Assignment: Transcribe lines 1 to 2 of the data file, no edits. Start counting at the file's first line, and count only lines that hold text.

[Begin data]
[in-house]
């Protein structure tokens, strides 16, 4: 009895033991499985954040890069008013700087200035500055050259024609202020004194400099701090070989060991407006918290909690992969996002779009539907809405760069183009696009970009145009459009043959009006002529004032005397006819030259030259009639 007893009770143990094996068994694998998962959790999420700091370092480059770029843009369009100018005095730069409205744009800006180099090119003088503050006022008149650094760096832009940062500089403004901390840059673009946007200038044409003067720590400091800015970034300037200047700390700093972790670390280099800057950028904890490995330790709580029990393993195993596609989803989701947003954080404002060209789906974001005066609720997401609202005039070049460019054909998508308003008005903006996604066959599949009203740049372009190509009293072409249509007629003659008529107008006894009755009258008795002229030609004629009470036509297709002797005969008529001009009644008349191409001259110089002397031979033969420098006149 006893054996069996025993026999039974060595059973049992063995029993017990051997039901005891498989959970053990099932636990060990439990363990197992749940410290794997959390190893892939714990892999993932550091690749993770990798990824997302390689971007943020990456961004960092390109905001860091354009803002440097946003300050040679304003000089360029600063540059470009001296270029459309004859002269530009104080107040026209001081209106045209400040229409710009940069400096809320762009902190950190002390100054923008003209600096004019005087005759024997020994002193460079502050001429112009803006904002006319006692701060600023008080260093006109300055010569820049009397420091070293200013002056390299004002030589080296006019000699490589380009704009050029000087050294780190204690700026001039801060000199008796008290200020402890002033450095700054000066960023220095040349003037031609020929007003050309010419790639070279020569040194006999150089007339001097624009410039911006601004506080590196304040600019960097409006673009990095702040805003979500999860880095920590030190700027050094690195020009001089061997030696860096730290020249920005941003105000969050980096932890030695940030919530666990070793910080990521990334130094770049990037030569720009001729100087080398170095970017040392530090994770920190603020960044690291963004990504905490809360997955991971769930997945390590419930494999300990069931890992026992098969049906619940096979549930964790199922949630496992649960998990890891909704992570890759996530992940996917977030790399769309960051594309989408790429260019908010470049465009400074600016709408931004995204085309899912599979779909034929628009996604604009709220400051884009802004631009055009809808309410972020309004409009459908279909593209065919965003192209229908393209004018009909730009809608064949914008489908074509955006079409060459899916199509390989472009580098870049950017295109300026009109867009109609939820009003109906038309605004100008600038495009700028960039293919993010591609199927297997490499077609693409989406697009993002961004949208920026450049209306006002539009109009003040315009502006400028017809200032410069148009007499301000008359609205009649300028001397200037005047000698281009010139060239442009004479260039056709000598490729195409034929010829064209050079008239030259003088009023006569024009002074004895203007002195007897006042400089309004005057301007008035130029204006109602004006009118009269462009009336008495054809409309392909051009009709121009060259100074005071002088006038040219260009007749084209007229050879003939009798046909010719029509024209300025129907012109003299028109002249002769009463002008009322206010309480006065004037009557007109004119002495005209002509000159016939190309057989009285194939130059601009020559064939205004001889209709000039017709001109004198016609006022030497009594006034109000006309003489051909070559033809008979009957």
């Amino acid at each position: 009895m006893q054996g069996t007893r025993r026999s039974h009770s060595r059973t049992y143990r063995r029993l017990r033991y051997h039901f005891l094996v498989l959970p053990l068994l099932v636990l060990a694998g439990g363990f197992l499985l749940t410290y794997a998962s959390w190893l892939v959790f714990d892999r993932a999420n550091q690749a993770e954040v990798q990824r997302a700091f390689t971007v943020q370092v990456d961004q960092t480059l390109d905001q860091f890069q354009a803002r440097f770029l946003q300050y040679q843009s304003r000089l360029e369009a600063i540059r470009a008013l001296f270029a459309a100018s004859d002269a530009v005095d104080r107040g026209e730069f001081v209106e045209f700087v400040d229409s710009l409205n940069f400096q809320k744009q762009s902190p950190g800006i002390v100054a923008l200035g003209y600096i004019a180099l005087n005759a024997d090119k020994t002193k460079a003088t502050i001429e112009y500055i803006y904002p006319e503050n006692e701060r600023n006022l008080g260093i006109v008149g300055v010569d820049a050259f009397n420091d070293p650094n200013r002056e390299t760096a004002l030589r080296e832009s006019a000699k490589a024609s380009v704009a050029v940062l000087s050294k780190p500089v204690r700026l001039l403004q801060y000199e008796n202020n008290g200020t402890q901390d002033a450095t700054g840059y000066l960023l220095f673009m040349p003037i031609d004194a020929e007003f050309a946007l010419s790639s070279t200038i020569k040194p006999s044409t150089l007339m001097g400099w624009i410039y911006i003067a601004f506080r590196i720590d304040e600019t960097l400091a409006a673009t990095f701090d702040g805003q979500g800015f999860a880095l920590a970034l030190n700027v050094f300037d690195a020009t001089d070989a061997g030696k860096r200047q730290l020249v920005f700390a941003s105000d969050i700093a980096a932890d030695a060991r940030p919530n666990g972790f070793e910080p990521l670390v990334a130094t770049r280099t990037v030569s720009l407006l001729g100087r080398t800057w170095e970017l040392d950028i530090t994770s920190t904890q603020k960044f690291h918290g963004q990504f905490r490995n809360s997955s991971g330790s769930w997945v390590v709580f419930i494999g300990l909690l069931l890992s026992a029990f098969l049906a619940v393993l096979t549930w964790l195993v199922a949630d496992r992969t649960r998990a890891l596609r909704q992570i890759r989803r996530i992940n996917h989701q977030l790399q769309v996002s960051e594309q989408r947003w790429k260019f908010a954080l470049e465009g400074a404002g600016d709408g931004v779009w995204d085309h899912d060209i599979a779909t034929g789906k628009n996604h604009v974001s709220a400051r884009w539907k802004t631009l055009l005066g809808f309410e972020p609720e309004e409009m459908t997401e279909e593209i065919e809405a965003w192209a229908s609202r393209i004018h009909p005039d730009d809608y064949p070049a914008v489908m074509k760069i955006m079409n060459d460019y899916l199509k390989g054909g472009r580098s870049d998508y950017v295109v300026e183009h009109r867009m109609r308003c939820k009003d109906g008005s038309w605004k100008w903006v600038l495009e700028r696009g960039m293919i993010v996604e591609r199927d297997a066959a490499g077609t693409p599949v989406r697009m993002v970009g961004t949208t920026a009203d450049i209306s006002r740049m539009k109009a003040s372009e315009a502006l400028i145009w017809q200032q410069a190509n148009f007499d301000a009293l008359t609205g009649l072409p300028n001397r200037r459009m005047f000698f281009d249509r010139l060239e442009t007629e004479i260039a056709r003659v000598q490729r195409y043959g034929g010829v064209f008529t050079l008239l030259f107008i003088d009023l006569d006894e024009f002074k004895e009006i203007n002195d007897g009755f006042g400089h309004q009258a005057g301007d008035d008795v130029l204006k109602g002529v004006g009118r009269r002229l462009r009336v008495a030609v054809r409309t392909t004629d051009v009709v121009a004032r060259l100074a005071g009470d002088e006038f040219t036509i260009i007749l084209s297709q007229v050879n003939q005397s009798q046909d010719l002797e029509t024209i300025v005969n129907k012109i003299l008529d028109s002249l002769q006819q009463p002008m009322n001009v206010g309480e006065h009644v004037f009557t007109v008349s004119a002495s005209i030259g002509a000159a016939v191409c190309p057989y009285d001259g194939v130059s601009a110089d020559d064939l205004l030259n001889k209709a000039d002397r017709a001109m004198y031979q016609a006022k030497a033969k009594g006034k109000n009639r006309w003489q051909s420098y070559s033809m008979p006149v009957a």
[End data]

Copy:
[in-house]
């Protein structure tokens, strides 16, 4: 009895033991499985954040890069008013700087200035500055050259024609202020004194400099701090070989060991407006918290909690992969996002779009539907809405760069183009696009970009145009459009043959009006002529004032005397006819030259030259009639 007893009770143990094996068994694998998962959790999420700091370092480059770029843009369009100018005095730069409205744009800006180099090119003088503050006022008149650094760096832009940062500089403004901390840059673009946007200038044409003067720590400091800015970034300037200047700390700093972790670390280099800057950028904890490995330790709580029990393993195993596609989803989701947003954080404002060209789906974001005066609720997401609202005039070049460019054909998508308003008005903006996604066959599949009203740049372009190509009293072409249509007629003659008529107008006894009755009258008795002229030609004629009470036509297709002797005969008529001009009644008349191409001259110089002397031979033969420098006149 006893054996069996025993026999039974060595059973049992063995029993017990051997039901005891498989959970053990099932636990060990439990363990197992749940410290794997959390190893892939714990892999993932550091690749993770990798990824997302390689971007943020990456961004960092390109905001860091354009803002440097946003300050040679304003000089360029600063540059470009001296270029459309004859002269530009104080107040026209001081209106045209400040229409710009940069400096809320762009902190950190002390100054923008003209600096004019005087005759024997020994002193460079502050001429112009803006904002006319006692701060600023008080260093006109300055010569820049009397420091070293200013002056390299004002030589080296006019000699490589380009704009050029000087050294780190204690700026001039801060000199008796008290200020402890002033450095700054000066960023220095040349003037031609020929007003050309010419790639070279020569040194006999150089007339001097624009410039911006601004506080590196304040600019960097409006673009990095702040805003979500999860880095920590030190700027050094690195020009001089061997030696860096730290020249920005941003105000969050980096932890030695940030919530666990070793910080990521990334130094770049990037030569720009001729100087080398170095970017040392530090994770920190603020960044690291963004990504905490809360997955991971769930997945390590419930494999300990069931890992026992098969049906619940096979549930964790199922949630496992649960998990890891909704992570890759996530992940996917977030790399769309960051594309989408790429260019908010470049465009400074600016709408931004995204085309899912599979779909034929628009996604604009709220400051884009802004631009055009809808309410972020309004409009459908279909593209065919965003192209229908393209004018009909730009809608064949914008489908074509955006079409060459899916199509390989472009580098870049950017295109300026009109867009109609939820009003109906038309605004100008600038495009700028960039293919993010591609199927297997490499077609693409989406697009993002961004949208920026450049209306006002539009109009003040315009502006400028017809200032410069148009007499301000008359609205009649300028001397200037005047000698281009010139060239442009004479260039056709000598490729195409034929010829064209050079008239030259003088009023006569024009002074004895203007002195007897006042400089309004005057301007008035130029204006109602004006009118009269462009009336008495054809409309392909051009009709121009060259100074005071002088006038040219260009007749084209007229050879003939009798046909010719029509024209300025129907012109003299028109002249002769009463002008009322206010309480006065004037009557007109004119002495005209002509000159016939190309057989009285194939130059601009020559064939205004001889209709000039017709001109004198016609006022030497009594006034109000006309003489051909070559033809008979009957």